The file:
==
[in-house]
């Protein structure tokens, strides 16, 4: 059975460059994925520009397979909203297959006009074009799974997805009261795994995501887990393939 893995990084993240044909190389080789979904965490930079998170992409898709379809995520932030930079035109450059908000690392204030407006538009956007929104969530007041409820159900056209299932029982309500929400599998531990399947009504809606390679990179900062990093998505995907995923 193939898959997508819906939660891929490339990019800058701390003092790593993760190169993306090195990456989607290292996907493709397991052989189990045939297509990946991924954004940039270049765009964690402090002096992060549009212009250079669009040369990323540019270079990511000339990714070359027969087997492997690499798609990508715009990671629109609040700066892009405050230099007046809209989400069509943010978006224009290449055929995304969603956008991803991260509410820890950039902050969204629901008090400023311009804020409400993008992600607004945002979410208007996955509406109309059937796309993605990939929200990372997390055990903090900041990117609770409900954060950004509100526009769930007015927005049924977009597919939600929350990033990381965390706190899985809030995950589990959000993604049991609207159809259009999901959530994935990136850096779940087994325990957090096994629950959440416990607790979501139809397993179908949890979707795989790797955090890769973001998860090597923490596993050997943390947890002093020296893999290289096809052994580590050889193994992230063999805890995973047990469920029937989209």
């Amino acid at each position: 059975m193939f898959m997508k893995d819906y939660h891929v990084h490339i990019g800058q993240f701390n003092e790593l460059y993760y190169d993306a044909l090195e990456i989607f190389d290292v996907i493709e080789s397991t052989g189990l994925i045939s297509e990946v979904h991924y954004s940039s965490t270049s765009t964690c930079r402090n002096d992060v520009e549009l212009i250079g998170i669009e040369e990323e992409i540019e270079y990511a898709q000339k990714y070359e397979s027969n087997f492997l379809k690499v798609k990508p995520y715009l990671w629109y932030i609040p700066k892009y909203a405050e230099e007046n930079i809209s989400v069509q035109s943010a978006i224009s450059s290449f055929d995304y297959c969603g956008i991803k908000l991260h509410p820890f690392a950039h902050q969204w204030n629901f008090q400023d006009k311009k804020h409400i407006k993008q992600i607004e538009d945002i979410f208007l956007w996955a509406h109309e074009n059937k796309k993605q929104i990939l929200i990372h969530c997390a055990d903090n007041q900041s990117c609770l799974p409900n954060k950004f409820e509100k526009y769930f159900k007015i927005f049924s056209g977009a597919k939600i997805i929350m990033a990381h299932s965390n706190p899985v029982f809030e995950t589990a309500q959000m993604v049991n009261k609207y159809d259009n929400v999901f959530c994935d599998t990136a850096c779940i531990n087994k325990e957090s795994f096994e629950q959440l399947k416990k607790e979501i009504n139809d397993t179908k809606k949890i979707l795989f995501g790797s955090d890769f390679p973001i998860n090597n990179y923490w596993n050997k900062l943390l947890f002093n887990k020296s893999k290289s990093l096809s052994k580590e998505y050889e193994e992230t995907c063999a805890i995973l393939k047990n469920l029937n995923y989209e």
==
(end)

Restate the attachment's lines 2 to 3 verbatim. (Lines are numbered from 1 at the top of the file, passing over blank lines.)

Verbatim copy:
């Protein structure tokens, strides 16, 4: 059975460059994925520009397979909203297959006009074009799974997805009261795994995501887990393939 893995990084993240044909190389080789979904965490930079998170992409898709379809995520932030930079035109450059908000690392204030407006538009956007929104969530007041409820159900056209299932029982309500929400599998531990399947009504809606390679990179900062990093998505995907995923 193939898959997508819906939660891929490339990019800058701390003092790593993760190169993306090195990456989607290292996907493709397991052989189990045939297509990946991924954004940039270049765009964690402090002096992060549009212009250079669009040369990323540019270079990511000339990714070359027969087997492997690499798609990508715009990671629109609040700066892009405050230099007046809209989400069509943010978006224009290449055929995304969603956008991803991260509410820890950039902050969204629901008090400023311009804020409400993008992600607004945002979410208007996955509406109309059937796309993605990939929200990372997390055990903090900041990117609770409900954060950004509100526009769930007015927005049924977009597919939600929350990033990381965390706190899985809030995950589990959000993604049991609207159809259009999901959530994935990136850096779940087994325990957090096994629950959440416990607790979501139809397993179908949890979707795989790797955090890769973001998860090597923490596993050997943390947890002093020296893999290289096809052994580590050889193994992230063999805890995973047990469920029937989209």
């Amino acid at each position: 059975m193939f898959m997508k893995d819906y939660h891929v990084h490339i990019g800058q993240f701390n003092e790593l460059y993760y190169d993306a044909l090195e990456i989607f190389d290292v996907i493709e080789s397991t052989g189990l994925i045939s297509e990946v979904h991924y954004s940039s965490t270049s765009t964690c930079r402090n002096d992060v520009e549009l212009i250079g998170i669009e040369e990323e992409i540019e270079y990511a898709q000339k990714y070359e397979s027969n087997f492997l379809k690499v798609k990508p995520y715009l990671w629109y932030i609040p700066k892009y909203a405050e230099e007046n930079i809209s989400v069509q035109s943010a978006i224009s450059s290449f055929d995304y297959c969603g956008i991803k908000l991260h509410p820890f690392a950039h902050q969204w204030n629901f008090q400023d006009k311009k804020h409400i407006k993008q992600i607004e538009d945002i979410f208007l956007w996955a509406h109309e074009n059937k796309k993605q929104i990939l929200i990372h969530c997390a055990d903090n007041q900041s990117c609770l799974p409900n954060k950004f409820e509100k526009y769930f159900k007015i927005f049924s056209g977009a597919k939600i997805i929350m990033a990381h299932s965390n706190p899985v029982f809030e995950t589990a309500q959000m993604v049991n009261k609207y159809d259009n929400v999901f959530c994935d599998t990136a850096c779940i531990n087994k325990e957090s795994f096994e629950q959440l399947k416990k607790e979501i009504n139809d397993t179908k809606k949890i979707l795989f995501g790797s955090d890769f390679p973001i998860n090597n990179y923490w596993n050997k900062l943390l947890f002093n887990k020296s893999k290289s990093l096809s052994k580590e998505y050889e193994e992230t995907c063999a805890i995973l393939k047990n469920l029937n995923y989209e």